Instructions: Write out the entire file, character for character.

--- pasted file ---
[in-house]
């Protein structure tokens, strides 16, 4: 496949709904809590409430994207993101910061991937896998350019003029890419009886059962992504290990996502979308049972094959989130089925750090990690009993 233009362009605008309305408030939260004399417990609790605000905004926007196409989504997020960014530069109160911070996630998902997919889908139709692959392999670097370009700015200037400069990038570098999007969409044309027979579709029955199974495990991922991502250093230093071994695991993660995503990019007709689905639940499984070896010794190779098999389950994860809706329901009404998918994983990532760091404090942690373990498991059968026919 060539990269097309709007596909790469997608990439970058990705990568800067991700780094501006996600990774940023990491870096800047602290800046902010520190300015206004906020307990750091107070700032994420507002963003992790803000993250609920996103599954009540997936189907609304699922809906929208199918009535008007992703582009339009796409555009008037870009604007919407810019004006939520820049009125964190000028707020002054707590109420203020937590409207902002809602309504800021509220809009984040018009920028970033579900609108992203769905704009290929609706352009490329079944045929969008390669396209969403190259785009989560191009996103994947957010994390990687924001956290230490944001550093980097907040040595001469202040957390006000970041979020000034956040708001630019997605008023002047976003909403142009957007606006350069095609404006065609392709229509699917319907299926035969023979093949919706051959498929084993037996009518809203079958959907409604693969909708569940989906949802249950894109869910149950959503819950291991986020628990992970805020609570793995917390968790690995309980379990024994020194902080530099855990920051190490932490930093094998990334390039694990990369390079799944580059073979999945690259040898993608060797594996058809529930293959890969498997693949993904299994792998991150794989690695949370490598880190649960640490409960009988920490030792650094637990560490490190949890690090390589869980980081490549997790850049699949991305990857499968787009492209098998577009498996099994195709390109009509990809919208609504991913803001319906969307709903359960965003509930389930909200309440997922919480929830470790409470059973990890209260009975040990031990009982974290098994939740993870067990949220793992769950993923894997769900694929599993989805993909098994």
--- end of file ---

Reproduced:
[in-house]
């Protein structure tokens, strides 16, 4: 496949709904809590409430994207993101910061991937896998350019003029890419009886059962992504290990996502979308049972094959989130089925750090990690009993 233009362009605008309305408030939260004399417990609790605000905004926007196409989504997020960014530069109160911070996630998902997919889908139709692959392999670097370009700015200037400069990038570098999007969409044309027979579709029955199974495990991922991502250093230093071994695991993660995503990019007709689905639940499984070896010794190779098999389950994860809706329901009404998918994983990532760091404090942690373990498991059968026919 060539990269097309709007596909790469997608990439970058990705990568800067991700780094501006996600990774940023990491870096800047602290800046902010520190300015206004906020307990750091107070700032994420507002963003992790803000993250609920996103599954009540997936189907609304699922809906929208199918009535008007992703582009339009796409555009008037870009604007919407810019004006939520820049009125964190000028707020002054707590109420203020937590409207902002809602309504800021509220809009984040018009920028970033579900609108992203769905704009290929609706352009490329079944045929969008390669396209969403190259785009989560191009996103994947957010994390990687924001956290230490944001550093980097907040040595001469202040957390006000970041979020000034956040708001630019997605008023002047976003909403142009957007606006350069095609404006065609392709229509699917319907299926035969023979093949919706051959498929084993037996009518809203079958959907409604693969909708569940989906949802249950894109869910149950959503819950291991986020628990992970805020609570793995917390968790690995309980379990024994020194902080530099855990920051190490932490930093094998990334390039694990990369390079799944580059073979999945690259040898993608060797594996058809529930293959890969498997693949993904299994792998991150794989690695949370490598880190649960640490409960009988920490030792650094637990560490490190949890690090390589869980980081490549997790850049699949991305990857499968787009492209098998577009498996099994195709390109009509990809919208609504991913803001319906969307709903359960965003509930389930909200309440997922919480929830470790409470059973990890209260009975040990031990009982974290098994939740993870067990949220793992769950993923894997769900694929599993989805993909098994």